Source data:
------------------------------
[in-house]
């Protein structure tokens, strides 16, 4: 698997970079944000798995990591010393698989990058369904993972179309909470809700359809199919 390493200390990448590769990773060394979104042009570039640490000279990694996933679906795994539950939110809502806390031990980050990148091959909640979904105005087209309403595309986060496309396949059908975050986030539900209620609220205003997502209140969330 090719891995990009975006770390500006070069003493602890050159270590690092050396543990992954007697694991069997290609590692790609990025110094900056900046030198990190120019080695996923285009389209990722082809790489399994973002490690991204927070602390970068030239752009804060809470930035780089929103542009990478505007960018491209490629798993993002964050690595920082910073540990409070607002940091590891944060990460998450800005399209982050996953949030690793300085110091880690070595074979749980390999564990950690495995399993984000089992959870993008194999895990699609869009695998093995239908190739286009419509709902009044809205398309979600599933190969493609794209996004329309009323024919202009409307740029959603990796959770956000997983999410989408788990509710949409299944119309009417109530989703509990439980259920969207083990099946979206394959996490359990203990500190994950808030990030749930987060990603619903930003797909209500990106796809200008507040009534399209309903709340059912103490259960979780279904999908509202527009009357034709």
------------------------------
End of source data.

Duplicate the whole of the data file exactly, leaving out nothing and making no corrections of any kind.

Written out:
[in-house]
């Protein structure tokens, strides 16, 4: 698997970079944000798995990591010393698989990058369904993972179309909470809700359809199919 390493200390990448590769990773060394979104042009570039640490000279990694996933679906795994539950939110809502806390031990980050990148091959909640979904105005087209309403595309986060496309396949059908975050986030539900209620609220205003997502209140969330 090719891995990009975006770390500006070069003493602890050159270590690092050396543990992954007697694991069997290609590692790609990025110094900056900046030198990190120019080695996923285009389209990722082809790489399994973002490690991204927070602390970068030239752009804060809470930035780089929103542009990478505007960018491209490629798993993002964050690595920082910073540990409070607002940091590891944060990460998450800005399209982050996953949030690793300085110091880690070595074979749980390999564990950690495995399993984000089992959870993008194999895990699609869009695998093995239908190739286009419509709902009044809205398309979600599933190969493609794209996004329309009323024919202009409307740029959603990796959770956000997983999410989408788990509710949409299944119309009417109530989703509990439980259920969207083990099946979206394959996490359990203990500190994950808030990030749930987060990603619903930003797909209500990106796809200008507040009534399209309903709340059912103490259960979780279904999908509202527009009357034709």